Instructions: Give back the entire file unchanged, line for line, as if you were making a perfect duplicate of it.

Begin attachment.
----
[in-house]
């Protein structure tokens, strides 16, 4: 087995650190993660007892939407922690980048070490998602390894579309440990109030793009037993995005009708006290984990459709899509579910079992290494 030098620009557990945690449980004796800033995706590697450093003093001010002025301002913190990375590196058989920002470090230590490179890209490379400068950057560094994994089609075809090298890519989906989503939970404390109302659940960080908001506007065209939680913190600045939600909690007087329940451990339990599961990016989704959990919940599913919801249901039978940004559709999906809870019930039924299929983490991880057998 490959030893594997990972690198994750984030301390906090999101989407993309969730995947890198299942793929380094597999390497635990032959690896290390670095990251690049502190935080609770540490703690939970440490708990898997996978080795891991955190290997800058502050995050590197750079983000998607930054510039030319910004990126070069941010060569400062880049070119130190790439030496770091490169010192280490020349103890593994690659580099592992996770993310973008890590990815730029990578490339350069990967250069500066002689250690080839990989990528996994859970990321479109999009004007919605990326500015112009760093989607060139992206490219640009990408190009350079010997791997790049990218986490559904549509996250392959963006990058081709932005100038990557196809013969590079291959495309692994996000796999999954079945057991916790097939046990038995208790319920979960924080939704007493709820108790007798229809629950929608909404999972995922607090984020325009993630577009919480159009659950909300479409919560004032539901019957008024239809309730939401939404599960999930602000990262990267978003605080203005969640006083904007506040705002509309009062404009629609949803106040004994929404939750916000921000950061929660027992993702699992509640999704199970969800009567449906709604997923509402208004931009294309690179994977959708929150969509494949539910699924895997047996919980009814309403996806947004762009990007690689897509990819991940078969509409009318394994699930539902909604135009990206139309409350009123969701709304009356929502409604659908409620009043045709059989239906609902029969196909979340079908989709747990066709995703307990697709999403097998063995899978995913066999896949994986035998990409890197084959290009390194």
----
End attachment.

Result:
[in-house]
């Protein structure tokens, strides 16, 4: 087995650190993660007892939407922690980048070490998602390894579309440990109030793009037993995005009708006290984990459709899509579910079992290494 030098620009557990945690449980004796800033995706590697450093003093001010002025301002913190990375590196058989920002470090230590490179890209490379400068950057560094994994089609075809090298890519989906989503939970404390109302659940960080908001506007065209939680913190600045939600909690007087329940451990339990599961990016989704959990919940599913919801249901039978940004559709999906809870019930039924299929983490991880057998 490959030893594997990972690198994750984030301390906090999101989407993309969730995947890198299942793929380094597999390497635990032959690896290390670095990251690049502190935080609770540490703690939970440490708990898997996978080795891991955190290997800058502050995050590197750079983000998607930054510039030319910004990126070069941010060569400062880049070119130190790439030496770091490169010192280490020349103890593994690659580099592992996770993310973008890590990815730029990578490339350069990967250069500066002689250690080839990989990528996994859970990321479109999009004007919605990326500015112009760093989607060139992206490219640009990408190009350079010997791997790049990218986490559904549509996250392959963006990058081709932005100038990557196809013969590079291959495309692994996000796999999954079945057991916790097939046990038995208790319920979960924080939704007493709820108790007798229809629950929608909404999972995922607090984020325009993630577009919480159009659950909300479409919560004032539901019957008024239809309730939401939404599960999930602000990262990267978003605080203005969640006083904007506040705002509309009062404009629609949803106040004994929404939750916000921000950061929660027992993702699992509640999704199970969800009567449906709604997923509402208004931009294309690179994977959708929150969509494949539910699924895997047996919980009814309403996806947004762009990007690689897509990819991940078969509409009318394994699930539902909604135009990206139309409350009123969701709304009356929502409604659908409620009043045709059989239906609902029969196909979340079908989709747990066709995703307990697709999403097998063995899978995913066999896949994986035998990409890197084959290009390194």